The School of International Arbitration and the Singapore International Arbitration Centre (SIAC) are jointly hosting a seminar on “Contemporary Challenges in International Arbitration”, on Thursday, 27 Sep 2012, 4 pm at the Centre for Commercial Law Studies, Queen Mary, University of London.
Former Attorney-General of Singapore and the Honourable Judge of Appeal Justice Sundaresh Menon and Chief Justice Designate (“Justice Sundaresh Menon“) will be further exploring some of the issues he had raised in his Keynote Address at the 2012 ICCA Conference held in Singapore earlier this year.
At the 2012 ICCA Conference, Justice Sudaresh Menon’s observed that whilst arbitration was previously “vaunted for being faster, cheaper, less formal and more efficient than the more cumbersome court process“, It has now somehow evolved into “a highly sophisticated, procedurally complex and exhaustive process dominated by its own domain experts“. By virtue of the finality of the arbitration process, arbitration has become “a one-strike proposition“.
This has led to a number of negative results in the context of international commercial arbitration.
First, the problem of runaway costs. Justice Sundaresh Menon cautioned against out the escalation of costs as parties “inevitably chase the best arbitrators and the best lawyers to give themselves the best chance of winning the case“. He noted that in large and complex arbitrations, legal fees and disbursements can go up to between S$20 to 40 million.
Part of this can be attributed to the caution of arbitrators who are mindful of the need to hear parties (natural justice) and the finality of their awards. As a result, tribunals do “endure protected submissions and responses to submissions on every conceivable point” which adds to the length and costs of proceedings.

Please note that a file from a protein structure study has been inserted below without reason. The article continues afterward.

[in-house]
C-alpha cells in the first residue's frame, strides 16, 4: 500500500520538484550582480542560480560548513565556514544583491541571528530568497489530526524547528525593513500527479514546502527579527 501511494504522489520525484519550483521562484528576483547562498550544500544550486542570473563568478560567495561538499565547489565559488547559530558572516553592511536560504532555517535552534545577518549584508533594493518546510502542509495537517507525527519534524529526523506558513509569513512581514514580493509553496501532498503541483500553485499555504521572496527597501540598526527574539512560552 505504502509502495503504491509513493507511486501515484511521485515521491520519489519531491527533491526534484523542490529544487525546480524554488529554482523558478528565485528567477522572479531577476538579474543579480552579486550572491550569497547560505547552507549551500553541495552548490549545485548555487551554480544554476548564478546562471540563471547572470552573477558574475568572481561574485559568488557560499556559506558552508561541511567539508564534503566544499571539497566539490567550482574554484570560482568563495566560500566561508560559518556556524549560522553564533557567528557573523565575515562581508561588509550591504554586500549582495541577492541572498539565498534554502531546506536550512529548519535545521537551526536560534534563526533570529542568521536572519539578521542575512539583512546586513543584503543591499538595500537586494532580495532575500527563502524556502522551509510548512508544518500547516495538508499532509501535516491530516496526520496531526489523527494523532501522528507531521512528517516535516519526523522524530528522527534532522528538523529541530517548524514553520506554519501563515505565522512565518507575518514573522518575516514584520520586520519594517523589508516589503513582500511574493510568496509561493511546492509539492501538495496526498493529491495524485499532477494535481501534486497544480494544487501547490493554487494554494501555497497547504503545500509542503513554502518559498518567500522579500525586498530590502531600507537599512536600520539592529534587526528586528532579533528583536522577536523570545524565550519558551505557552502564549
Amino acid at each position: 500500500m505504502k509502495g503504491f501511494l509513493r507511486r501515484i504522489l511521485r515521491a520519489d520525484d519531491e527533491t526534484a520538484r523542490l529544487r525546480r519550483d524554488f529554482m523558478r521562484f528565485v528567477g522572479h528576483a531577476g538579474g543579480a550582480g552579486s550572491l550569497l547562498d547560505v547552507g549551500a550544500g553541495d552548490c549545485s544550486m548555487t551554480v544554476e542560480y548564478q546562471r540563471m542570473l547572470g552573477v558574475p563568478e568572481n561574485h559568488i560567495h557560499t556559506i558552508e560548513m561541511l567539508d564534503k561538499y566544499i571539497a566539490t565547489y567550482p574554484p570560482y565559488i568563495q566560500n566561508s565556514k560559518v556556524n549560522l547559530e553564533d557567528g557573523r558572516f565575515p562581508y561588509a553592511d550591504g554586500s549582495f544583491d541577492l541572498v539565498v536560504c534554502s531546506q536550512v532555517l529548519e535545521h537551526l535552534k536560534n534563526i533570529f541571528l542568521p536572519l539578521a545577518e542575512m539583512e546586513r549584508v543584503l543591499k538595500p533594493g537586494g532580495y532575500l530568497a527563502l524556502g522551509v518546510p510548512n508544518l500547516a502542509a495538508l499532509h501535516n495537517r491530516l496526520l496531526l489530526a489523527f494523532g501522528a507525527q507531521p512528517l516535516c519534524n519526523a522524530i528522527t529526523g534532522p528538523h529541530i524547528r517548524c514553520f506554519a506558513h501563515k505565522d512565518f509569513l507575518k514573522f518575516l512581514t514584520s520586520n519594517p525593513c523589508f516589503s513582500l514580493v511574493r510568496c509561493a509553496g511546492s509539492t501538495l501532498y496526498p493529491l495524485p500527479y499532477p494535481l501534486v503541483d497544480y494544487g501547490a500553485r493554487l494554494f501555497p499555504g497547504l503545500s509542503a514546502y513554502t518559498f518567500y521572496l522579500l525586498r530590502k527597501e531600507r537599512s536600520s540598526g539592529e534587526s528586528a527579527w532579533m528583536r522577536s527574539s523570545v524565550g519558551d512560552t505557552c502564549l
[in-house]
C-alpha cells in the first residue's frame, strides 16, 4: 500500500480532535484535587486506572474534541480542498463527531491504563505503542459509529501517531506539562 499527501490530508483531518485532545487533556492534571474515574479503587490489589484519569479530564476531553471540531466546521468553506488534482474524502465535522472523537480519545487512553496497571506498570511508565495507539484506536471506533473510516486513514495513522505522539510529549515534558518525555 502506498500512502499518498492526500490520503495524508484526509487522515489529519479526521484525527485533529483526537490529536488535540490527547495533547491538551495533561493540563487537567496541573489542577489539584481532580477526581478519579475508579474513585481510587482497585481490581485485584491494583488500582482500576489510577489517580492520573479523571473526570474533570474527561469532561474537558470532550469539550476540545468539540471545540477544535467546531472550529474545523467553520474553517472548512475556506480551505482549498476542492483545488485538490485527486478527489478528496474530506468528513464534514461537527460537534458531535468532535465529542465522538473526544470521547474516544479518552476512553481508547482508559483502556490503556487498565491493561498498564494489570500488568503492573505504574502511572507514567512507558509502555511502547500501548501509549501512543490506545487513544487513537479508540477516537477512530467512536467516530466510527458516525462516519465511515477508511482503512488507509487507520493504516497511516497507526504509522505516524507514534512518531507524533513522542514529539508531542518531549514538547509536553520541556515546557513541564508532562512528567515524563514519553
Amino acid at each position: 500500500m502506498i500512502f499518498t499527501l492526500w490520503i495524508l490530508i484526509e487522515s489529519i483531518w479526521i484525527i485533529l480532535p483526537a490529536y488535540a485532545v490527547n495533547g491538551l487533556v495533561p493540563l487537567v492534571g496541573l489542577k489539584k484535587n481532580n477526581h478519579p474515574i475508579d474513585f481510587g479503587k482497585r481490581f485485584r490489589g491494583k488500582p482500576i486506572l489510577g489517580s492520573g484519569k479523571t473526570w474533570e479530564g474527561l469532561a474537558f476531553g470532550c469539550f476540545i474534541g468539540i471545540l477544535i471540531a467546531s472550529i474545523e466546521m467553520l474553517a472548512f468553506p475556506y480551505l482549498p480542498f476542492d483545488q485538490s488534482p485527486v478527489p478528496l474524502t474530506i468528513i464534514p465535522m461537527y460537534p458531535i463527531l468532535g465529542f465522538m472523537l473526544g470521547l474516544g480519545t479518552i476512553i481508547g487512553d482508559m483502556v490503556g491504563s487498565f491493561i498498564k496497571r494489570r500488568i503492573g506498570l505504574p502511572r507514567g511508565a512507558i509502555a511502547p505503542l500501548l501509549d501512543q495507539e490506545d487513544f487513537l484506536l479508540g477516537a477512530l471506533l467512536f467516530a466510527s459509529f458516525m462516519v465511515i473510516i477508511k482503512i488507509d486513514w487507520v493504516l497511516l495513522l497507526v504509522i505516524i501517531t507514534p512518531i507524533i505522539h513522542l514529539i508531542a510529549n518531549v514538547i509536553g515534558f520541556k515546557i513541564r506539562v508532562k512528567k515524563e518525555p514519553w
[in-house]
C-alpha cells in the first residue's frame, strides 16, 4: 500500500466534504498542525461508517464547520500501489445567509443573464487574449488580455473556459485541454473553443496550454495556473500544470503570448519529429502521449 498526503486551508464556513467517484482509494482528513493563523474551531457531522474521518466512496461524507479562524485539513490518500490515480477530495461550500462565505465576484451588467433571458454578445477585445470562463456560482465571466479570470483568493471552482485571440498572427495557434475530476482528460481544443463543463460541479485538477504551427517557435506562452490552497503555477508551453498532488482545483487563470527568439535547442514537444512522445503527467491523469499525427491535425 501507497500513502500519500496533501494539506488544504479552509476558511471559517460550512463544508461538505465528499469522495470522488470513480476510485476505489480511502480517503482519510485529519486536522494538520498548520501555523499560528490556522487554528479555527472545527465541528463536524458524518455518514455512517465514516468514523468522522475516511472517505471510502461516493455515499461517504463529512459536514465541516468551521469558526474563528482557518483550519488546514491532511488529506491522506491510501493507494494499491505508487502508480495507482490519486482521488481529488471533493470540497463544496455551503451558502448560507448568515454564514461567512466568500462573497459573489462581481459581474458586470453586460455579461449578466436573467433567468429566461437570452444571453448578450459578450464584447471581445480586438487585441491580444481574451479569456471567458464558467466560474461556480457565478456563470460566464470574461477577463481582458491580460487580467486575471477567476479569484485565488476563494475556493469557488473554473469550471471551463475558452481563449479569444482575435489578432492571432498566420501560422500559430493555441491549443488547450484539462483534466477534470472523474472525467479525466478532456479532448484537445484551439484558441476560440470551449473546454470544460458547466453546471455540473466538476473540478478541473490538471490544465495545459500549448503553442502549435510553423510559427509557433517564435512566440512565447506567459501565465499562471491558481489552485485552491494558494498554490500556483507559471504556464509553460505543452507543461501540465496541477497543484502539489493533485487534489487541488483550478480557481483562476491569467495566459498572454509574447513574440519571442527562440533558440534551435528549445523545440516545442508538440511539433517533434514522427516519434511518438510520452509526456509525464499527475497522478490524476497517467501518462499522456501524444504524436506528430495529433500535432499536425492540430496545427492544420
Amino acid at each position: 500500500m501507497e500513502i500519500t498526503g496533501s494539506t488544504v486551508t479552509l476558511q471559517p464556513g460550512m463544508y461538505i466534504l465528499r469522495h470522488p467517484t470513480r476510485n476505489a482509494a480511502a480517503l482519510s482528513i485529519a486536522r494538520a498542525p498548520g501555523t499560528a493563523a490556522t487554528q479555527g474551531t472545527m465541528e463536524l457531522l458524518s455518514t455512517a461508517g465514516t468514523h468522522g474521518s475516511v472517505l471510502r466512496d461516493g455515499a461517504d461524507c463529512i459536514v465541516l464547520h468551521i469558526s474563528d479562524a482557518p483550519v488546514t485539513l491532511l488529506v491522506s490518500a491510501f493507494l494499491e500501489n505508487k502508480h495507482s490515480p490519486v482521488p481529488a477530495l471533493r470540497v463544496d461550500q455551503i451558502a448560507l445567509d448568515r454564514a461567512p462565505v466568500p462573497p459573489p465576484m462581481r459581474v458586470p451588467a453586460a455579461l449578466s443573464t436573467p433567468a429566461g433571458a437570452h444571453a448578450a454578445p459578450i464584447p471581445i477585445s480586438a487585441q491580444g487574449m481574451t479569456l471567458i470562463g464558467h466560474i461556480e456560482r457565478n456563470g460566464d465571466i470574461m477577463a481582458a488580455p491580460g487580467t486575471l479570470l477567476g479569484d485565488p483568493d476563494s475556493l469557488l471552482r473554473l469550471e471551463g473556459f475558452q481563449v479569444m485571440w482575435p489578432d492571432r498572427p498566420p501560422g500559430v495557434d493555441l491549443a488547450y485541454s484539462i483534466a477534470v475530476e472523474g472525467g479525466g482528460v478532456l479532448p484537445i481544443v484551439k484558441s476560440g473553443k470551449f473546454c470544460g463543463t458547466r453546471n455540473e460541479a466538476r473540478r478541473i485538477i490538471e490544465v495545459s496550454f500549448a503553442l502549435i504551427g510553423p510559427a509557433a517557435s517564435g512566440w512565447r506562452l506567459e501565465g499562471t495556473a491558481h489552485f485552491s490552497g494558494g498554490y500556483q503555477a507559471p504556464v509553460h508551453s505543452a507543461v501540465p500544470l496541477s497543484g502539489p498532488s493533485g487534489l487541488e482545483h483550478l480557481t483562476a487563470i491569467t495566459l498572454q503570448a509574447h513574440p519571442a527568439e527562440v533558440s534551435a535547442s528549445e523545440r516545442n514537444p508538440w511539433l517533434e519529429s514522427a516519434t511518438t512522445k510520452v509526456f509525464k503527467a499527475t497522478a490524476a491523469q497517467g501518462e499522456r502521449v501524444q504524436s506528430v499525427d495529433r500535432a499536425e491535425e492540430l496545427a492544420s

The increase in costs can also be attributed to the fact that arbitration resolves high value international disputes and in the process “has also become an increasingly complex and formal process burdened by formidable costs“.
Second is the issue of moral hazard. Justice Sundaresh Menon raised the “somewhat uncharitable” characterisation of arbitration as “a profit-making venture” with arbitrators as “business people” seeking “to promote one’s attractiveness as a prospective appointee“. In this respect, he highlighted the “particularly troubling statistic” that practically all dissenting opinions in arbitration have been written by the losing party’s nominated arbitrator.
Similarly, he noted the cases where a nominated arbitrator had blatantly leaked confidential arbitral deliberations to his nominating party and where nominated arbitrators explained “controversial inexplicable rulings” on the basis of “undue pressure that had been exerted by the nominating party“.
Critically, he pointed out that the differences in arbitration and litigation meant that “typical conditions that assure impartiality in the judicial sphere are lacking in arbitration” and in particular that arbitrators are drawn from the same pool of legal professionals whereas judges are segregated from that pool. Forum shopping in the form of parties actively seeking out arbitrators who might be pre-disposed to decide in their favour was also an issue. In his opinion, disclosure requirements of conflict of interests run into the problem of such disclosures being against the self-interest of an arbitrator in being appointed.
Justice Sundaresh Menon’s suggestion was to make a transition from an unregulated industry into a self-regulated one, with a unified code of conduct to guide arbitrators and counsel and to ensure that practitioners are up to acceptable standards.
Next, in order to enhance arbitral accountability, confidentiality of arbitration proceedings cannot be used as a shield against misconduct of counsel or arbitrator in the proceedings. The further suggestion made was to create an open-access database of information about arbitrators and their decisions under the auspices of a respected international body. This would create “a repository of useful and independently audited information on an arbitrator’s past cases, reasoned decisions…the instances where the arbitrator ruled or dissented in favour of his appointing party, as well as complaints and feedback from parties“.
Further details of the seminar can be found here. Our colleagues will be attending and we hope to see our readers there.